Today’s musical landscape lacks heroes. No artist seems to be able to stick to the summit of success and often when they do, they’re not even that great. Fans seem to rather see old megastars than new, low key talent. There are plenty of reasons for this. The same trend seems to be happening in other forms of entertainment, but the upside is that fresh talent is hatching under every rock you look. The Crazy World of Arthur Brown is old low key talent that inspired megastars and that’s why I HAD to go see him kick off his tour at The Regent Theater.
For the sake of curiosity, let’s book an imaginary Desert Trip 2036. Using the talent from last year’s festival a model for the slots we have to fill, I’ll begin by making the case that in 20 years Radiohead will have the same prog-god status as Roger Waters. That’s the easiest comparison to make. If I need to book two troubadours, one to take Neil Young’s slot and another for Bob Dylan’s, I might have to go with Ed Sheeran and Bon Iver….
Did reading that make you feel as sick as I felt writing it? Fuck this game. Psycho Las Vegas 2036 will be better, anyway.
I try to absorb as much inspiration as I can. I feel like I should know my heroes but also their heroes. That’s why I wanted to see the Crazy World of Arthur Brown. A psych-shock rocker from the UK who inspired Jimi Hendrix and Alice Cooper and Iron Maiden’s, Bruce Dickinson
At 73, Arthur Brown played Psycho Las Vegas 2016 and was such a smash-hit that he decided to embark on his first U.S. tour in decades.
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Before the concert, drinking in an alley with an old man in his 80’s, I asked him if culture had drastically changed since the 90’s and he told me the arts weren’t romantic any more.
At the show with my girl, I was hoping Arthur Brown and his cray world would show us how they used to shock and woo audiences back in his day. Young and old, you could tell by their smiles that everyone in the Regent Theater that night had an extensive drug history.
The Crazy World of Arthur Brown was so fucking good that it was worth enduring any sort of torture from the opening bands. Dressed in absurdist druggy, dreamy Aquarian drag, the band took the stage to introduce Arthur Brown with psychedelic lounge music befitting of the hashish-hookah smoking caterpillar in Alice in Wonderland. Arthur Brown got on stage wearing cloak, helmet, and face-paint and approached the mic to speak.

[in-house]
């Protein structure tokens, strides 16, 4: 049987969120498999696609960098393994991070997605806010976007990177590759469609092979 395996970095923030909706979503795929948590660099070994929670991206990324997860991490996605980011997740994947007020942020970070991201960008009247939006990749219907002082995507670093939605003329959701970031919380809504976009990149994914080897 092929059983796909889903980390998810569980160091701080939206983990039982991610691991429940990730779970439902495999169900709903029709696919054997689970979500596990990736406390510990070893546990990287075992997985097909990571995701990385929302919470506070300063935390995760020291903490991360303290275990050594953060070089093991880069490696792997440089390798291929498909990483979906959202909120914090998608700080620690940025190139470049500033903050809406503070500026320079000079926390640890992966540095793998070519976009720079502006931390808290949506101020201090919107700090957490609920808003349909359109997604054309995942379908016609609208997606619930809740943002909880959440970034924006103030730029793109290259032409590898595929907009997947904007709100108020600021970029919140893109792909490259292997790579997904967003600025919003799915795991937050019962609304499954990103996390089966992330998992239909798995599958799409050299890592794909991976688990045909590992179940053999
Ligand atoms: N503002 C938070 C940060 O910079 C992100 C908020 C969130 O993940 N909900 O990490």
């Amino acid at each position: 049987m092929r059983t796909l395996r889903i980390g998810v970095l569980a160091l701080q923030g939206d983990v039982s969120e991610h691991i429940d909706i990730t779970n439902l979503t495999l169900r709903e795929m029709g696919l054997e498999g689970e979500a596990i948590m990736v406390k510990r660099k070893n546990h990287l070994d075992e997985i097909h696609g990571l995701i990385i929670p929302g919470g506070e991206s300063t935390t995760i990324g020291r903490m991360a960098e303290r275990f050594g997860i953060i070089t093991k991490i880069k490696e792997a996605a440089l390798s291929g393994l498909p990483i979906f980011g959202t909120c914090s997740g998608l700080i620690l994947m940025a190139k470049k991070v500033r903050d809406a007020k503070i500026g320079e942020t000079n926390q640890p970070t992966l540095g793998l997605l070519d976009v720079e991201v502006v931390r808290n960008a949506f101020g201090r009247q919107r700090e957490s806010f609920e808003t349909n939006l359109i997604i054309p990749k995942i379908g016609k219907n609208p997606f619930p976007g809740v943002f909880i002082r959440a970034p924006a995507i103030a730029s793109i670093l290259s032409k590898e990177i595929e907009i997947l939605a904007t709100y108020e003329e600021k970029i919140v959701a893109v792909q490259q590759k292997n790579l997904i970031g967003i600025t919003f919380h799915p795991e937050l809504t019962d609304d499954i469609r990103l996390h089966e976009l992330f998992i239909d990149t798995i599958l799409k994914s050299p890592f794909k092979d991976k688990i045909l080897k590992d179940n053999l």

“You’ve got to hold the vision in your heart, let the vision come, to where we all start, before the bend, before conditions begin, in the formless depths of zim zam zim!”
Willy Wonka meets Las Vegas meets Pink Floyd meets Dr. Seuss meets a more theatrical Tom Waits
Arthur Brown’s hallowed words began our roller coaster ride through 60’s psychedelia.
Prelude/Nightmare began the concert with a classical intro that feels like Vesti La Giubba from the opera Pagliacci, the tragic story of a clown that commits suicide after finding out his wife is cheating on him. The song then dives right into the loungey, organ filled vibe that one immediately associates with the origins of the psychedelic scene in the 60’s. I’m talking about Austin Powers acid flashbacks and Lava Lamps.
I jived and swiveled through the whole mind expanding experience as the Crazy World of Arthur Brown put on a musical theater production in my mind’s eye.
Arthur Brown hadn’t slowed a second at 74, changing into new costumes, making theatrical gestures with his body and voice that can be either delightful or monstrous and still singing with youthful clarity and energy. My favorite moments were his cover of Screamin’ Jay Hawkins’ “I Put a Spell on You” and his version of a song popularized by Alice Cooper, “Muscle of Love.”
Another highlight was when he played the song that made him famous, “Fire”, which begins with Brown introducing himself with the title we all know him as:
I AM THE GOD OF HELL FIRE AND I BRING YOU… Fire
Arthur Brown and this song were popularized by radio after Jimi Hendrix demanded black stations play it.
The band finished their set with “Junkyard King” and took a quick break before returning for an encore with Jungle Fever.
I came away with having experienced an authentic slice of the past rather than the past packaged for millennial tastes. So, not sure how much lonver the 60’s will be back in style but whether in this fashion cycle or the next, as an artist, if I have to give the people a throwback, I can close my eyes and remember that one Crazy World of Arthur Brown show to give an inkling of what it was really like, even though I was never there in this body.
Words: Rob Shepyer